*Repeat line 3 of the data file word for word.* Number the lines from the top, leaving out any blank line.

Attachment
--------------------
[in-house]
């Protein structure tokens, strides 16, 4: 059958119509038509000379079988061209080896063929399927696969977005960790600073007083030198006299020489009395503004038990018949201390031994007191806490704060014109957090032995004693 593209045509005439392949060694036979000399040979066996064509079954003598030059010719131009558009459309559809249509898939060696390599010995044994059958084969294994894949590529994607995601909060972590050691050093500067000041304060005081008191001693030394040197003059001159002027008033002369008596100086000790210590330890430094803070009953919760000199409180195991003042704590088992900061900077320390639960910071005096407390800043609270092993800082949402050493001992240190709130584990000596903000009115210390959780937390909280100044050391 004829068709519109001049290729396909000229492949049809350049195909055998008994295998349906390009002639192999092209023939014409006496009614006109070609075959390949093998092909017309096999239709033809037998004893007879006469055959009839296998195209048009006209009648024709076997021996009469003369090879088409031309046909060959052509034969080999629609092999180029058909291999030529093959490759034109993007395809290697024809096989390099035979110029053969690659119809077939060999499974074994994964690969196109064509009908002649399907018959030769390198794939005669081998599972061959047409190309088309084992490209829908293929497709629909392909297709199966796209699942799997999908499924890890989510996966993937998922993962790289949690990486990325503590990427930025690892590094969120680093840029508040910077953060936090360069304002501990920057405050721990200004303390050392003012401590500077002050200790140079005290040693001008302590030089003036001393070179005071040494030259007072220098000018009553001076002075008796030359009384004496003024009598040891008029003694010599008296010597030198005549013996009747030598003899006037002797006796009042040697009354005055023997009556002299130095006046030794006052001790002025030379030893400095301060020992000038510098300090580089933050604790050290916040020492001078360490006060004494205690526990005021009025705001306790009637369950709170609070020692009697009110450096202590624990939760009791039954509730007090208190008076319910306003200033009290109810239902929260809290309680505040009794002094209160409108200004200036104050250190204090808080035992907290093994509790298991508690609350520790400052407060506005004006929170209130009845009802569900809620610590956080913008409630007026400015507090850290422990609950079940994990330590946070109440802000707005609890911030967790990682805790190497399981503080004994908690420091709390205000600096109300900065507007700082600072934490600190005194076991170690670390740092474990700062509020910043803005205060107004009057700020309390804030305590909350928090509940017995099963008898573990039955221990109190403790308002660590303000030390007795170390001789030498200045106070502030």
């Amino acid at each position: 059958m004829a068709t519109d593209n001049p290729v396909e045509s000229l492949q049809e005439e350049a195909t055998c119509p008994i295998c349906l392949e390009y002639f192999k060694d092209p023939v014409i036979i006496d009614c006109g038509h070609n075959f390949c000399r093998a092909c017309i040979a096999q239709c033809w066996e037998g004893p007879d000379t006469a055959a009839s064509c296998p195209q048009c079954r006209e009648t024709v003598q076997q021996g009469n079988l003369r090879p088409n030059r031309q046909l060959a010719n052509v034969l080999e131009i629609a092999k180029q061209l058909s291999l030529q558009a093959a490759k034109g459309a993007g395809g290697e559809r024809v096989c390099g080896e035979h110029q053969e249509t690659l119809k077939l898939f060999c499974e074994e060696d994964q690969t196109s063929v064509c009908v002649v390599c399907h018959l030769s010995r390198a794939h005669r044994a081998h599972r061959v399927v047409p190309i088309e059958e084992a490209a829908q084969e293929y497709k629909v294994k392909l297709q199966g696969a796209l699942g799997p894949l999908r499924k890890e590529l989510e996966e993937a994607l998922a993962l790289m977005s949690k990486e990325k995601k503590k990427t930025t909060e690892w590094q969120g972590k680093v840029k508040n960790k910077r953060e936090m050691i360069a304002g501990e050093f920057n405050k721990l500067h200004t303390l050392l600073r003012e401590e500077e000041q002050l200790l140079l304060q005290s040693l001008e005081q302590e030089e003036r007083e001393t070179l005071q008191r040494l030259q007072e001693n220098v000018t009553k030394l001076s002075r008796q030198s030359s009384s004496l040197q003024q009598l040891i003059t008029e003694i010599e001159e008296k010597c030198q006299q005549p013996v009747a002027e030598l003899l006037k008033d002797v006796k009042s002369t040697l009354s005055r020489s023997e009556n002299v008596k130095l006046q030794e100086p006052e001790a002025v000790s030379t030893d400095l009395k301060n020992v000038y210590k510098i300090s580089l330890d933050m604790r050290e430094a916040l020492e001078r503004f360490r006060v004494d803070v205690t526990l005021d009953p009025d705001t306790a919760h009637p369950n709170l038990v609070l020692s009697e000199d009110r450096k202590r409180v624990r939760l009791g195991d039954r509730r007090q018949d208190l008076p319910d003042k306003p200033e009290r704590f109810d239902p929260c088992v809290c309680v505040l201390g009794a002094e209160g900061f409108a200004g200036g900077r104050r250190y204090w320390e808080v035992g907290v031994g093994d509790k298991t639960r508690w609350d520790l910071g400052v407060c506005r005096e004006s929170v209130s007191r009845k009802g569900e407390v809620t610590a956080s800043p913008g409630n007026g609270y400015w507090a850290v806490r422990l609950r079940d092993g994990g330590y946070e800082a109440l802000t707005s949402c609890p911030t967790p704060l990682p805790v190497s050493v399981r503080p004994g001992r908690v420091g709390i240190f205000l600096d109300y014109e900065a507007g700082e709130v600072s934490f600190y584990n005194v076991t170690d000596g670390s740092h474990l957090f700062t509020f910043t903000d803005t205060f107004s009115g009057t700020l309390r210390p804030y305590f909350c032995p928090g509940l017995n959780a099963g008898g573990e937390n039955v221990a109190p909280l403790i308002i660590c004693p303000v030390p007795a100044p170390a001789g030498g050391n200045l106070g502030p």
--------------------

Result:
């Amino acid at each position: 059958m004829a068709t519109d593209n001049p290729v396909e045509s000229l492949q049809e005439e350049a195909t055998c119509p008994i295998c349906l392949e390009y002639f192999k060694d092209p023939v014409i036979i006496d009614c006109g038509h070609n075959f390949c000399r093998a092909c017309i040979a096999q239709c033809w066996e037998g004893p007879d000379t006469a055959a009839s064509c296998p195209q048009c079954r006209e009648t024709v003598q076997q021996g009469n079988l003369r090879p088409n030059r031309q046909l060959a010719n052509v034969l080999e131009i629609a092999k180029q061209l058909s291999l030529q558009a093959a490759k034109g459309a993007g395809g290697e559809r024809v096989c390099g080896e035979h110029q053969e249509t690659l119809k077939l898939f060999c499974e074994e060696d994964q690969t196109s063929v064509c009908v002649v390599c399907h018959l030769s010995r390198a794939h005669r044994a081998h599972r061959v399927v047409p190309i088309e059958e084992a490209a829908q084969e293929y497709k629909v294994k392909l297709q199966g696969a796209l699942g799997p894949l999908r499924k890890e590529l989510e996966e993937a994607l998922a993962l790289m977005s949690k990486e990325k995601k503590k990427t930025t909060e690892w590094q969120g972590k680093v840029k508040n960790k910077r953060e936090m050691i360069a304002g501990e050093f920057n405050k721990l500067h200004t303390l050392l600073r003012e401590e500077e000041q002050l200790l140079l304060q005290s040693l001008e005081q302590e030089e003036r007083e001393t070179l005071q008191r040494l030259q007072e001693n220098v000018t009553k030394l001076s002075r008796q030198s030359s009384s004496l040197q003024q009598l040891i003059t008029e003694i010599e001159e008296k010597c030198q006299q005549p013996v009747a002027e030598l003899l006037k008033d002797v006796k009042s002369t040697l009354s005055r020489s023997e009556n002299v008596k130095l006046q030794e100086p006052e001790a002025v000790s030379t030893d400095l009395k301060n020992v000038y210590k510098i300090s580089l330890d933050m604790r050290e430094a916040l020492e001078r503004f360490r006060v004494d803070v205690t526990l005021d009953p009025d705001t306790a919760h009637p369950n709170l038990v609070l020692s009697e000199d009110r450096k202590r409180v624990r939760l009791g195991d039954r509730r007090q018949d208190l008076p319910d003042k306003p200033e009290r704590f109810d239902p929260c088992v809290c309680v505040l201390g009794a002094e209160g900061f409108a200004g200036g900077r104050r250190y204090w320390e808080v035992g907290v031994g093994d509790k298991t639960r508690w609350d520790l910071g400052v407060c506005r005096e004006s929170v209130s007191r009845k009802g569900e407390v809620t610590a956080s800043p913008g409630n007026g609270y400015w507090a850290v806490r422990l609950r079940d092993g994990g330590y946070e800082a109440l802000t707005s949402c609890p911030t967790p704060l990682p805790v190497s050493v399981r503080p004994g001992r908690v420091g709390i240190f205000l600096d109300y014109e900065a507007g700082e709130v600072s934490f600190y584990n005194v076991t170690d000596g670390s740092h474990l957090f700062t509020f910043t903000d803005t205060f107004s009115g009057t700020l309390r210390p804030y305590f909350c032995p928090g509940l017995n959780a099963g008898g573990e937390n039955v221990a109190p909280l403790i308002i660590c004693p303000v030390p007795a100044p170390a001789g030498g050391n200045l106070g502030p």